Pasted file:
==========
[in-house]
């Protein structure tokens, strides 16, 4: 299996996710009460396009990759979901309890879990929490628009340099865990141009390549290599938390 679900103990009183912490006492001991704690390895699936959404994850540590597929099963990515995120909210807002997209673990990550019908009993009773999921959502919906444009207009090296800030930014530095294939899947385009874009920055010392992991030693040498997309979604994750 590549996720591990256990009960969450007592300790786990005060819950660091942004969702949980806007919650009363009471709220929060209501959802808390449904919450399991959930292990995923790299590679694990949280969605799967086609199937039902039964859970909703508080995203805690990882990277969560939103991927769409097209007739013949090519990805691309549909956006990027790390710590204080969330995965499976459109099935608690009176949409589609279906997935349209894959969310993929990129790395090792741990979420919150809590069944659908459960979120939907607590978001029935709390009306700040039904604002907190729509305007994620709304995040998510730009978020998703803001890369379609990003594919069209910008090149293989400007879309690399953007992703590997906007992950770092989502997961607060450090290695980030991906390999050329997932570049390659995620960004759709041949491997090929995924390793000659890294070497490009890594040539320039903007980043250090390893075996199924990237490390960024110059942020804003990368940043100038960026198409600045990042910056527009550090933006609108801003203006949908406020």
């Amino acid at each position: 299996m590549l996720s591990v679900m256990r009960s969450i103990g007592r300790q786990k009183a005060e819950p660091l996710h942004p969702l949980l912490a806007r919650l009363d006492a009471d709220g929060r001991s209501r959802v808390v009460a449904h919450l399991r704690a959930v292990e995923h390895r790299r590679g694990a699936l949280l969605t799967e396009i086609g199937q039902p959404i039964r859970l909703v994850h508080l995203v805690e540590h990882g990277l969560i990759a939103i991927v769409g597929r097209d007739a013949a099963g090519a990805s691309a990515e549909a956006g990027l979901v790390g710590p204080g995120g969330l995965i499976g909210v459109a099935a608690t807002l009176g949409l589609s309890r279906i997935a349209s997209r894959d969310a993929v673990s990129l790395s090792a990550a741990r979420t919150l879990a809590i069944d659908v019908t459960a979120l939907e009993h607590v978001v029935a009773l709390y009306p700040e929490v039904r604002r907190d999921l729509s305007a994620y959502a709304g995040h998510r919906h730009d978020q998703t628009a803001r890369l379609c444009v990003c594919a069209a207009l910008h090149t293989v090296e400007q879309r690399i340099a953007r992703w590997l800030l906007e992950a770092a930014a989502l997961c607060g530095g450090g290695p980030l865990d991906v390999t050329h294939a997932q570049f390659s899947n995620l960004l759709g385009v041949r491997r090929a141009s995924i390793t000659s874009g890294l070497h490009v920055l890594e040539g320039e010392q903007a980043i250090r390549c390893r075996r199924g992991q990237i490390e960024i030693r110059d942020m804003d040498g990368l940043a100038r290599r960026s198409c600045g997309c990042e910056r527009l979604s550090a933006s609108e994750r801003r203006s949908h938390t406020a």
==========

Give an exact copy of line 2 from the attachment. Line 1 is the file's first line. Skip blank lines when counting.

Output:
């Protein structure tokens, strides 16, 4: 299996996710009460396009990759979901309890879990929490628009340099865990141009390549290599938390 679900103990009183912490006492001991704690390895699936959404994850540590597929099963990515995120909210807002997209673990990550019908009993009773999921959502919906444009207009090296800030930014530095294939899947385009874009920055010392992991030693040498997309979604994750 590549996720591990256990009960969450007592300790786990005060819950660091942004969702949980806007919650009363009471709220929060209501959802808390449904919450399991959930292990995923790299590679694990949280969605799967086609199937039902039964859970909703508080995203805690990882990277969560939103991927769409097209007739013949090519990805691309549909956006990027790390710590204080969330995965499976459109099935608690009176949409589609279906997935349209894959969310993929990129790395090792741990979420919150809590069944659908459960979120939907607590978001029935709390009306700040039904604002907190729509305007994620709304995040998510730009978020998703803001890369379609990003594919069209910008090149293989400007879309690399953007992703590997906007992950770092989502997961607060450090290695980030991906390999050329997932570049390659995620960004759709041949491997090929995924390793000659890294070497490009890594040539320039903007980043250090390893075996199924990237490390960024110059942020804003990368940043100038960026198409600045990042910056527009550090933006609108801003203006949908406020």